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Steam bending wood

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Forum topic by willhime posted 07-14-2019 03:52 AM 429 views 0 times favorited 3 replies Add to Favorites Watch
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willhime

177 posts in 2554 days


07-14-2019 03:52 AM

Topic tags/keywords: jig question resource tip trick

I have to bend oak to a 16” radius into a C shape for a coffee table base. I’m doing some research I saw that some guys were using a wallpaper steamer jig. This appeals to me because I don’t want to keep refilling propane tanks everything I want to bend a couple 1/4” rip cuts. I’m wondering what the efficacy of this is. Is it enough steam to get the job done or too weak for this application ?

-- Burn your fire for no witness


3 replies so far

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runswithscissors

3128 posts in 3040 days


#1 posted 07-14-2019 04:31 AM

It’s possible to do a bend like that with a heat gun. You need a bending strap, to wrap around the outside of the bend. Steel banding from the lumber yard’s dumpster works very well. You clamp one end with the bending strap in the vise, then the other ed with a C clamp. As you heat the wood, it will start to soften, and you will be able to feel it give as you apply pressure. The clamp not only gives you something to hang onto, but also allows you to control twist. I always bend by eye, but you can use a form. Keep in mind that there will be some springback. Keep working your way to the end, then overbend somewhat beyond your desired radius. You do have to be careful about scorching the wood.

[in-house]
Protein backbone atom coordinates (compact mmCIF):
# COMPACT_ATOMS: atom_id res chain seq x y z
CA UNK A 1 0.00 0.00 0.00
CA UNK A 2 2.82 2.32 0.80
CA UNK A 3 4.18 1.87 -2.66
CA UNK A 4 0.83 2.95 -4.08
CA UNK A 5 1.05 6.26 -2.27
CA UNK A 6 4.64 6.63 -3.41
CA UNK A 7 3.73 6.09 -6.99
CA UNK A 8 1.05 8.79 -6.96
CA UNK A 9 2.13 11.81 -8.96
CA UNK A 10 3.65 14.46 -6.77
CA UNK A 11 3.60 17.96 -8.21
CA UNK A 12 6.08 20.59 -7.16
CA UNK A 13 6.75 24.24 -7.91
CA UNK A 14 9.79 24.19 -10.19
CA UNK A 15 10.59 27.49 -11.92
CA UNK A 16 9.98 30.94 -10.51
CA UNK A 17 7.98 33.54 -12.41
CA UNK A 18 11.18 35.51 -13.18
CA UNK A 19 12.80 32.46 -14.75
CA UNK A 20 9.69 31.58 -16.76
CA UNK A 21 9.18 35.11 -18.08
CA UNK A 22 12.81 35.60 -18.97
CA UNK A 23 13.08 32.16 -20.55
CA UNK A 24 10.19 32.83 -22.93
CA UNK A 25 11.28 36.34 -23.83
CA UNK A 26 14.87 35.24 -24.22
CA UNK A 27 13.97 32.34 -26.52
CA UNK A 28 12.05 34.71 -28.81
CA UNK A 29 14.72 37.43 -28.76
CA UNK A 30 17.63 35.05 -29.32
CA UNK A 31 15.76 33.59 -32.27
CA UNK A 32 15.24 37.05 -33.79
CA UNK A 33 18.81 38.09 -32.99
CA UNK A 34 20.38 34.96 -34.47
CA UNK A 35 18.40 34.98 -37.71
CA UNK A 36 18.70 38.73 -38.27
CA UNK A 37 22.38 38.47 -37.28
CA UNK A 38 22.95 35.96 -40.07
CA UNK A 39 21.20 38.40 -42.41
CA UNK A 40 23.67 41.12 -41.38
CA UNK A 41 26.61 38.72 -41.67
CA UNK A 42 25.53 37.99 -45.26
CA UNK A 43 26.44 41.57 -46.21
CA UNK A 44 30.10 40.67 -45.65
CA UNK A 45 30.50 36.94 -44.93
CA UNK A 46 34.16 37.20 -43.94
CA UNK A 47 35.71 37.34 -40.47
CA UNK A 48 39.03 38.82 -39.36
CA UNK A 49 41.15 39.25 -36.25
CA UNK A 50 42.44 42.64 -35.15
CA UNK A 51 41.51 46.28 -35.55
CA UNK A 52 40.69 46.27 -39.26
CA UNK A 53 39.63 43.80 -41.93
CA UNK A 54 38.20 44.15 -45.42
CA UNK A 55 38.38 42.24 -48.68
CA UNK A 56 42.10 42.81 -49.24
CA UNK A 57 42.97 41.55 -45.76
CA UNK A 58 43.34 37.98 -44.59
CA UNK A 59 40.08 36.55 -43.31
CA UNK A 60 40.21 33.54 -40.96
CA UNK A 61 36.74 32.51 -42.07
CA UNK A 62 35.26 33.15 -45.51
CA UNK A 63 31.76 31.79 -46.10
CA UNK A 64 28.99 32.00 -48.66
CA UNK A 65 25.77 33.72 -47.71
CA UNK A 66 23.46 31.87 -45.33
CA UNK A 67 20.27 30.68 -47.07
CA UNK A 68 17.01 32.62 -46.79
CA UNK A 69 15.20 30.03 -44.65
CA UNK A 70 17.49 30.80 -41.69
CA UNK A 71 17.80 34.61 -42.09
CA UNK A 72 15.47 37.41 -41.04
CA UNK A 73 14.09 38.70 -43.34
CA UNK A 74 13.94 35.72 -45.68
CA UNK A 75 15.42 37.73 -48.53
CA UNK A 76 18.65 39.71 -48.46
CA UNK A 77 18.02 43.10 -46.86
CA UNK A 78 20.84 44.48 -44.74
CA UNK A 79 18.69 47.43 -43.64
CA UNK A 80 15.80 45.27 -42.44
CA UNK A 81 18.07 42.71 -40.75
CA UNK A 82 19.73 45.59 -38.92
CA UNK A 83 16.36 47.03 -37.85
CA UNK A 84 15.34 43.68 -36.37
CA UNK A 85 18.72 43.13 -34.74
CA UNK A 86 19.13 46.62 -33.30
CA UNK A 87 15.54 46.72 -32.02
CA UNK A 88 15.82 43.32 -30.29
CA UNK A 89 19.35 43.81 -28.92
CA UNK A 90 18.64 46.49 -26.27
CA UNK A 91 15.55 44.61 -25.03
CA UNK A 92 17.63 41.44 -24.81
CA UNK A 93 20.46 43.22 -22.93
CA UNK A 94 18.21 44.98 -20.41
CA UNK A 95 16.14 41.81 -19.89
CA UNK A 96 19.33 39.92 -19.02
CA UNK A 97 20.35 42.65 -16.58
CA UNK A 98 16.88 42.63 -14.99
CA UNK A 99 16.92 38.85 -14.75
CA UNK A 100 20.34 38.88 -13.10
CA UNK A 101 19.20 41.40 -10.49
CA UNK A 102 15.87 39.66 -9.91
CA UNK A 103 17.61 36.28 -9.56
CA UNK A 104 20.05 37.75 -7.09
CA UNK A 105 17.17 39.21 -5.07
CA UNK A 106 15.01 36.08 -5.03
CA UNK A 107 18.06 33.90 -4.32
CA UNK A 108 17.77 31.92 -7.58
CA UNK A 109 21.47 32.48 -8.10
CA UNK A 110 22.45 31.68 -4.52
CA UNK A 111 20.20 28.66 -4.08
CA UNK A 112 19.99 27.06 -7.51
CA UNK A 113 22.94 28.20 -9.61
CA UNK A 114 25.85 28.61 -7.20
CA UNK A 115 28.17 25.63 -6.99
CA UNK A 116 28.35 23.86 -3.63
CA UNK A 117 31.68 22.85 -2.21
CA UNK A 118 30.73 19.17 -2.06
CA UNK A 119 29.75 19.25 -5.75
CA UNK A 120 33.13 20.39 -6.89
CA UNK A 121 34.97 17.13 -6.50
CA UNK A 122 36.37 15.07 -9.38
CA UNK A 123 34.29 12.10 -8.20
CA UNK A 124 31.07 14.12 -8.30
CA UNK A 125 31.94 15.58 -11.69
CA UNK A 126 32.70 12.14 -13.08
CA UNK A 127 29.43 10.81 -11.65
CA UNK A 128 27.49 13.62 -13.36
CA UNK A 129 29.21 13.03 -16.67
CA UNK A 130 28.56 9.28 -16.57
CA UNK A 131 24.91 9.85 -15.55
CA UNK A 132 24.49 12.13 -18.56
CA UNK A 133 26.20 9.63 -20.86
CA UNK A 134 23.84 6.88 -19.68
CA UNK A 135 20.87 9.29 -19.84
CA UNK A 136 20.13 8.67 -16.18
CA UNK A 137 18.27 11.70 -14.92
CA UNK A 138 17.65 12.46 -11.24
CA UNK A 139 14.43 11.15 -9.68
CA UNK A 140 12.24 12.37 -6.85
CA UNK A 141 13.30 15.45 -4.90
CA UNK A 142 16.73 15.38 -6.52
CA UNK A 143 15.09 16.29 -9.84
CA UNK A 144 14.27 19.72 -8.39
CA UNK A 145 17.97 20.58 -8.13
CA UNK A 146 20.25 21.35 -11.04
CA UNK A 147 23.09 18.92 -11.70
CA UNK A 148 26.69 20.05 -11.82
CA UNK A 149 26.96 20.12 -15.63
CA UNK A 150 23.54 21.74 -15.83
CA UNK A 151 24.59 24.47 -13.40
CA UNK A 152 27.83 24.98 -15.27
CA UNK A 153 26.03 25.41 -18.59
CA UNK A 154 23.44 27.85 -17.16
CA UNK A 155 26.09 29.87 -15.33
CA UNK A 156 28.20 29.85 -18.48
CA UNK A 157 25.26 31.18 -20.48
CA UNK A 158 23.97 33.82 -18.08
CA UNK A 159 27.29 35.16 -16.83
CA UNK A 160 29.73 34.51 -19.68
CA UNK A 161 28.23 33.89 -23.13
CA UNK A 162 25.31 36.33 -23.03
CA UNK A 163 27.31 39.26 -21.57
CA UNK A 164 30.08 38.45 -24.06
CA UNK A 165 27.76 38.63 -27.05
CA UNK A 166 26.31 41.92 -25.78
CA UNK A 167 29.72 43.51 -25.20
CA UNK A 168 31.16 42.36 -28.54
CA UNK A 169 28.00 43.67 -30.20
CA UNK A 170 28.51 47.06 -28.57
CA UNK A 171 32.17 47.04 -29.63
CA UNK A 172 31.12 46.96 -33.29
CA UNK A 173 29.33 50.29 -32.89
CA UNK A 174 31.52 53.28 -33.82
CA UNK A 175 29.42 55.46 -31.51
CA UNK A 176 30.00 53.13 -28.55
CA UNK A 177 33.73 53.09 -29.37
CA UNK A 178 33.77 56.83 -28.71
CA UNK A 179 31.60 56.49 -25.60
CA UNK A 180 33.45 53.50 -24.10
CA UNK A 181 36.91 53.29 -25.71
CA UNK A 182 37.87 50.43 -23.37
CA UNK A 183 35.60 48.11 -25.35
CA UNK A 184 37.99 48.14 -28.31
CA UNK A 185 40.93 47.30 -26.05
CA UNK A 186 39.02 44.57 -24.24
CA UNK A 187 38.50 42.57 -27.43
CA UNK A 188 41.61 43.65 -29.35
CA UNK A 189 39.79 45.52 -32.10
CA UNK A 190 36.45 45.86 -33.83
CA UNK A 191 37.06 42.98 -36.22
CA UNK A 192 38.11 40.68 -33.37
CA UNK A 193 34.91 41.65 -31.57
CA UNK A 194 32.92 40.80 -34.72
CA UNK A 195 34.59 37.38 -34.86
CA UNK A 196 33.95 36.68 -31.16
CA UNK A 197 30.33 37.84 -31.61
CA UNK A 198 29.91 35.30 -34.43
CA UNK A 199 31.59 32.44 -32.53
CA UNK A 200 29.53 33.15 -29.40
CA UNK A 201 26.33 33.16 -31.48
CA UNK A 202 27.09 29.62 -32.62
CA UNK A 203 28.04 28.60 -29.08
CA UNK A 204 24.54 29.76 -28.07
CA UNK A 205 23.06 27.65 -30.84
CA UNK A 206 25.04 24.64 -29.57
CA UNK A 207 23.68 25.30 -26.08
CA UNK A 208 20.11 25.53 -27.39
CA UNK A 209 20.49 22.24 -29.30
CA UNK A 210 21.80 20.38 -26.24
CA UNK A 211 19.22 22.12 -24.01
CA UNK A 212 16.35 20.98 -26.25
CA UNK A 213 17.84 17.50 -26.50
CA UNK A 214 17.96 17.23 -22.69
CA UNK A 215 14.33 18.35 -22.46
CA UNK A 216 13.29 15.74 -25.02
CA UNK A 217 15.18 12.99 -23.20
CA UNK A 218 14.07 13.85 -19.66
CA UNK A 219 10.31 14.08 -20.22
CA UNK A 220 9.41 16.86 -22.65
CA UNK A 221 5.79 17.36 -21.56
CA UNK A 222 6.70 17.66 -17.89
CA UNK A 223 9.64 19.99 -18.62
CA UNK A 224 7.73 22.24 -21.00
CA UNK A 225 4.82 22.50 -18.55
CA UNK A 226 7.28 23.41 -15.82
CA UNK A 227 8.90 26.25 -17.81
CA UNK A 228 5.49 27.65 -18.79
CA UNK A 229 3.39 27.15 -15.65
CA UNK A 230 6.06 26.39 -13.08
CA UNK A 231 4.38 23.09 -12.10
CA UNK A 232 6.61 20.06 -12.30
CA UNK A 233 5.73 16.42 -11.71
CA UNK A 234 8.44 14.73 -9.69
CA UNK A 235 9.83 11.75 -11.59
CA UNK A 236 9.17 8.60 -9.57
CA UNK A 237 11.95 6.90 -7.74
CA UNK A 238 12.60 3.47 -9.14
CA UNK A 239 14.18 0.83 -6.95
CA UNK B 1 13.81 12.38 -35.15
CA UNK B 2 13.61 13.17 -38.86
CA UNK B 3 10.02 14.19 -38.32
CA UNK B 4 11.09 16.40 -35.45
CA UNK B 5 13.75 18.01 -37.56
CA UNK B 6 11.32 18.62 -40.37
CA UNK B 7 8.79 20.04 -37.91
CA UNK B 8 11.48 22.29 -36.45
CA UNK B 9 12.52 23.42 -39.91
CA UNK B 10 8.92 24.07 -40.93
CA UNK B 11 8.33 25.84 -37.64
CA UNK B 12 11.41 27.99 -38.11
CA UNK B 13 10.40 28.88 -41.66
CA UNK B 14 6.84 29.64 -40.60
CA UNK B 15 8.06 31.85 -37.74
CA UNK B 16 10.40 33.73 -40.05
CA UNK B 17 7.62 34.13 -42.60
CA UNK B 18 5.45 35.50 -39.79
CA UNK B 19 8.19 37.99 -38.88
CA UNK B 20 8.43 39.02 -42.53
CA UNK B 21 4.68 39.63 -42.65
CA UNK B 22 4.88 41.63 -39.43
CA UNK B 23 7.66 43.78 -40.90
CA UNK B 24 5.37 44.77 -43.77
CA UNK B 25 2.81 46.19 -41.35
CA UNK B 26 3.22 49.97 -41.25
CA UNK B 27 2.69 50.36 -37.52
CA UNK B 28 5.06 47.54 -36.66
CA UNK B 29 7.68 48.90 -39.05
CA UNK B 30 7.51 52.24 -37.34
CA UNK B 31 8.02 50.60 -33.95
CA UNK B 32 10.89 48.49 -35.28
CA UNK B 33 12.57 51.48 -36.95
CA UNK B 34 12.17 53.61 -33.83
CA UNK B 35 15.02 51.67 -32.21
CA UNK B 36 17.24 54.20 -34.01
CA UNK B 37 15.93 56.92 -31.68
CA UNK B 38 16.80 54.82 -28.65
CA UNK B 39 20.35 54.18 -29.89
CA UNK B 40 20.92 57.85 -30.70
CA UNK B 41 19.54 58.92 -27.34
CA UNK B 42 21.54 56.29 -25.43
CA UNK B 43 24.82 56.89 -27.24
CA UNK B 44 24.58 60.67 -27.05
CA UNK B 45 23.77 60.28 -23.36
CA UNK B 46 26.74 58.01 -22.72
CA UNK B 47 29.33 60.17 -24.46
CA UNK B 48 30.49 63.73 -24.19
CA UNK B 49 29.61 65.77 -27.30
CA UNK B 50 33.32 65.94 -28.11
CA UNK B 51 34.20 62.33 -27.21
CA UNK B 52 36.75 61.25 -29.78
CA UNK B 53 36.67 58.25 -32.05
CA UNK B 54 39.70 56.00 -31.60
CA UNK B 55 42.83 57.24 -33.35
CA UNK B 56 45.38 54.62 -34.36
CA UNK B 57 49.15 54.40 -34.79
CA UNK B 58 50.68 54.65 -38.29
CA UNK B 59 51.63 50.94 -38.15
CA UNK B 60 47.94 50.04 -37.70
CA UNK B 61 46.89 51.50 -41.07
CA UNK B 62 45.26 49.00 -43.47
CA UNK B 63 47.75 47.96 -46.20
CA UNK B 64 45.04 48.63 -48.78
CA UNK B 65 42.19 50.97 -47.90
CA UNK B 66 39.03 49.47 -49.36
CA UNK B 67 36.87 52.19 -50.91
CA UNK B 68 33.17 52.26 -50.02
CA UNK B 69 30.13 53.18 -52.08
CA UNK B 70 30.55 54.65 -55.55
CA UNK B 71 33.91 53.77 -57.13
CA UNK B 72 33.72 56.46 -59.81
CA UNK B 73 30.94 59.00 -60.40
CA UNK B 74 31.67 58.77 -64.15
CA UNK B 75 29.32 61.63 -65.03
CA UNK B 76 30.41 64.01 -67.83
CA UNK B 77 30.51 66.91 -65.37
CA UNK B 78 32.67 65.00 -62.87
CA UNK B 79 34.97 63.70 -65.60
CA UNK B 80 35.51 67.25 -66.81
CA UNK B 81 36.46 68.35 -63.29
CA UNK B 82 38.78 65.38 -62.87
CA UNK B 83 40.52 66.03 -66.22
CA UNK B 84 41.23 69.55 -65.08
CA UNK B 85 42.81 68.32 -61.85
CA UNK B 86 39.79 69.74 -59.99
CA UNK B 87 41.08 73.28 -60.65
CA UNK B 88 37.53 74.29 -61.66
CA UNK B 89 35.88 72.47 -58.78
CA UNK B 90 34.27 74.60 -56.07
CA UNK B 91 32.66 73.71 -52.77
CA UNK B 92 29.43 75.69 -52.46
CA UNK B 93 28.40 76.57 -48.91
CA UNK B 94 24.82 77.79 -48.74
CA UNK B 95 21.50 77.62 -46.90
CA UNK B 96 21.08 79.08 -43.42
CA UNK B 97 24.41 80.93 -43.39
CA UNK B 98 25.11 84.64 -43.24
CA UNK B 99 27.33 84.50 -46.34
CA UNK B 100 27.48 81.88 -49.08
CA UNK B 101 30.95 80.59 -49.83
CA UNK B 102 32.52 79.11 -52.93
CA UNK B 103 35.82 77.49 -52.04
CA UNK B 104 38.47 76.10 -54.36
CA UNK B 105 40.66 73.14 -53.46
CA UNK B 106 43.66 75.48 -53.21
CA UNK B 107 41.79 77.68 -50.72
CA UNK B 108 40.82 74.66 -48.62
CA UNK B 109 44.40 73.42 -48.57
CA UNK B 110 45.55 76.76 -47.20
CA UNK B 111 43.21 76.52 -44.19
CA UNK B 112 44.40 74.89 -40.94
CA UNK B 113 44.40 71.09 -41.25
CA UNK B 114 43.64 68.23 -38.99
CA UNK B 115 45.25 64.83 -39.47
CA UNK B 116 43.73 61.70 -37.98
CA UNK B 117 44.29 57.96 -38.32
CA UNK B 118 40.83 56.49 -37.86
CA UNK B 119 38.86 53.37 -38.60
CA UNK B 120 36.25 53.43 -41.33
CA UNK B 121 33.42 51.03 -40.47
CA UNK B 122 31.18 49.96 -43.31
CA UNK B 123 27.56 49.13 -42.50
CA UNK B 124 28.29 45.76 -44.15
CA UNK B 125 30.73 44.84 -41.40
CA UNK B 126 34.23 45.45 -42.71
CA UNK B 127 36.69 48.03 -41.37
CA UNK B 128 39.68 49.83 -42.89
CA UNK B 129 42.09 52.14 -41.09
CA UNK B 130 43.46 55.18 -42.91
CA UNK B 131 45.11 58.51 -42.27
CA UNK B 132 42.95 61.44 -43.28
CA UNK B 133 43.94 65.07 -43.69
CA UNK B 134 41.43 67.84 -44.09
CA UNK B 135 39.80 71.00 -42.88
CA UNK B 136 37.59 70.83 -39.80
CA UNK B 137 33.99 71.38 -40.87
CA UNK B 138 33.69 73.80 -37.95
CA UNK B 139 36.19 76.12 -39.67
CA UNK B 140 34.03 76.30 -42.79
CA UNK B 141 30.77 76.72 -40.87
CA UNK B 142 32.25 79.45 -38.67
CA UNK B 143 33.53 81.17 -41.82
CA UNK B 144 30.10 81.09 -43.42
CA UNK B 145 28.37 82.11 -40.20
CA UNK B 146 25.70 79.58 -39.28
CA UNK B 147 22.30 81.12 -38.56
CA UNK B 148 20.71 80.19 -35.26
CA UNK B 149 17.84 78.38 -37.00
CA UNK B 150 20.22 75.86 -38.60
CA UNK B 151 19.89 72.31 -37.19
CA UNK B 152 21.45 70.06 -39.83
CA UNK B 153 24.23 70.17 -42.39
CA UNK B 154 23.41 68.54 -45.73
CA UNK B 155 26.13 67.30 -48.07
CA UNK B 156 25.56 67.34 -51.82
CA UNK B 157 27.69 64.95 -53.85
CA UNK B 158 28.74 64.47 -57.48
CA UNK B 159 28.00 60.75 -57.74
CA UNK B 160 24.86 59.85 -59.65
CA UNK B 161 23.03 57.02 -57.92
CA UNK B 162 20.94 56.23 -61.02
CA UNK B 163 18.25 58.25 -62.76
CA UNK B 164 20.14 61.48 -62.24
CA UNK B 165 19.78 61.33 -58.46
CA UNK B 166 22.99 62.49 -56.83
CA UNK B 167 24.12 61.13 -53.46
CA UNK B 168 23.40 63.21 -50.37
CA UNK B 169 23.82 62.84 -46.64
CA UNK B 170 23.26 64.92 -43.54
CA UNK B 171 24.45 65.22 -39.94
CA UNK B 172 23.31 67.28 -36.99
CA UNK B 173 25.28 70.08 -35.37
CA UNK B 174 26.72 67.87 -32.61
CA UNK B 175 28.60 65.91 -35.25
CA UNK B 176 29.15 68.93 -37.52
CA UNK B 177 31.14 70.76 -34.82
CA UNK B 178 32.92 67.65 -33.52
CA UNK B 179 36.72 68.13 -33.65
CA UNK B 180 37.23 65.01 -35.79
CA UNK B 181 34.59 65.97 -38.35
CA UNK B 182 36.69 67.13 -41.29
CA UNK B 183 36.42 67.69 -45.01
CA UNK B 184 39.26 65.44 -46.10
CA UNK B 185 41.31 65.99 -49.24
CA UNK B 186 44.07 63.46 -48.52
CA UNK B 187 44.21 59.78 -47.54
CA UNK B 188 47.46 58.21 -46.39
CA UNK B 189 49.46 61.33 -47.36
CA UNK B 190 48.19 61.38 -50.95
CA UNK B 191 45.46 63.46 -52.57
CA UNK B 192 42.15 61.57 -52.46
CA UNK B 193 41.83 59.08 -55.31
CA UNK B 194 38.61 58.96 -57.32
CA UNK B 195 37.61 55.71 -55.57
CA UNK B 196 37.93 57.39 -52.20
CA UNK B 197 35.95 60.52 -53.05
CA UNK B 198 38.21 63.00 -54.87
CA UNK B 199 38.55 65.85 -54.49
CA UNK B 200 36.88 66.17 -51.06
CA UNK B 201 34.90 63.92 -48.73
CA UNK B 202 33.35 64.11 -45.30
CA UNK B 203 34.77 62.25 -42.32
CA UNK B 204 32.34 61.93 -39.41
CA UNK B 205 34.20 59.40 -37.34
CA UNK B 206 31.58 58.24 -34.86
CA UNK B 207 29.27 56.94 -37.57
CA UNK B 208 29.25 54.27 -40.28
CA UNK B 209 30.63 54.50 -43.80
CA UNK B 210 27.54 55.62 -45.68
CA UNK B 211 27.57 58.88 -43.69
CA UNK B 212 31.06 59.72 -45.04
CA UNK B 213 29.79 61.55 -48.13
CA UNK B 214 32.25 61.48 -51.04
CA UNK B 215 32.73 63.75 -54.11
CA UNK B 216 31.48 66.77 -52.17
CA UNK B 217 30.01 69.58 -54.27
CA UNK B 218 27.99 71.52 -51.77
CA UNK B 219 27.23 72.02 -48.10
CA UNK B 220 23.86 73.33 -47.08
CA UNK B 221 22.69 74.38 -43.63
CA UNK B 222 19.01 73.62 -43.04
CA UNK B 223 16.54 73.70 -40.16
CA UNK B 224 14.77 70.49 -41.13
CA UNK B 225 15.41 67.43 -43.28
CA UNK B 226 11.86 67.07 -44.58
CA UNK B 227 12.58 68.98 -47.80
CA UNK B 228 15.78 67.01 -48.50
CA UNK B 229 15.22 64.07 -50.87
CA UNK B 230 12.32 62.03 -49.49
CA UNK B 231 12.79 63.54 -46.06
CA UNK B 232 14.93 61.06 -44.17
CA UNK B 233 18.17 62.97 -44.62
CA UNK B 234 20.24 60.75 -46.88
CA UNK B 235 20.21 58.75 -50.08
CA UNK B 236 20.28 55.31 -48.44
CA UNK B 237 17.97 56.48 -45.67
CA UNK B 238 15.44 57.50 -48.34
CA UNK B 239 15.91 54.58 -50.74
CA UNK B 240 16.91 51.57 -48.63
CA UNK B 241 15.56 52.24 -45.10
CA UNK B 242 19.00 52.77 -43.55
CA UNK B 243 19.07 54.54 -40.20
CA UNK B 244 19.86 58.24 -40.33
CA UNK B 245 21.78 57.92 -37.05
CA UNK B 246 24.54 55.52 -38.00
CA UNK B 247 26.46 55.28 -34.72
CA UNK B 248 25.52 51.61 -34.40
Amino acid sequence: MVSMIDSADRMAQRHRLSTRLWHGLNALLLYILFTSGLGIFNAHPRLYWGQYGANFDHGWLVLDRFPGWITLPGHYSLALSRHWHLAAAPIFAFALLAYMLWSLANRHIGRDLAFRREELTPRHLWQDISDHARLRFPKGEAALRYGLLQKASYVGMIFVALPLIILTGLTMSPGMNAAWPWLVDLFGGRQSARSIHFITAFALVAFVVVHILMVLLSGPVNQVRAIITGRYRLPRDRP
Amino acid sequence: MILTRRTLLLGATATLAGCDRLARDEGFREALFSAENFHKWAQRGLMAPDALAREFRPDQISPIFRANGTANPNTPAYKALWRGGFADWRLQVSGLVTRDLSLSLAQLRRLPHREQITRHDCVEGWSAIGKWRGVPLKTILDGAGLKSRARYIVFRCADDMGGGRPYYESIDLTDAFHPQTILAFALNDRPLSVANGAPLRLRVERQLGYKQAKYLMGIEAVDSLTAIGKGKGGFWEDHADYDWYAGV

If the wood cross section is very thick, steam will work best.

I’ve done this with 50 yr. old white oak, and no moisture required. It only needs a few minutes cooling, and then it’s set. If you bend too tight a radius, you’ll have to use heat again to unbend it.

Again, it’s heat. not moisture, that enables bending. The steam is simply a means of making the heat penetrate.

-- I admit to being an adrenaline junky; fortunately, I'm very easily frightened

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therealSteveN

7254 posts in 1589 days


#2 posted 07-14-2019 06:02 AM

Rockler is your friend

Prices for this item vary wildly. I got one a few years ago much cheaper. Last sale I saw it was 49 bux. You can make a PVC tube chamber, but they get way hotter than you need, and burns are a possibility. They suggest a plywood box, it gets plenty hot enough, and I’ve never gotten burnt from steam. I do wear gloves though because it makes the wood hotter than I want to bare hand. Fun, pretty easy to do. Building the jig to form the shape is a lot more work, and it’s pretty easy too. LOTS of clamps, especially for a C. Whatever you do, you will get some spring back.

-- Think safe, be safe

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jdh122

1225 posts in 3832 days


#3 posted 07-14-2019 11:54 AM

I use a wallpaper steamer (Wagner Power Steamer) with a screw-together plywood box. It woks well and certainly provides enough steam. One thing I have learned is that the hose is really too long, especially when steaming in cooler weather, so I make sure the hose goes well into the box.

-- Jeremy, in the Acadian forests

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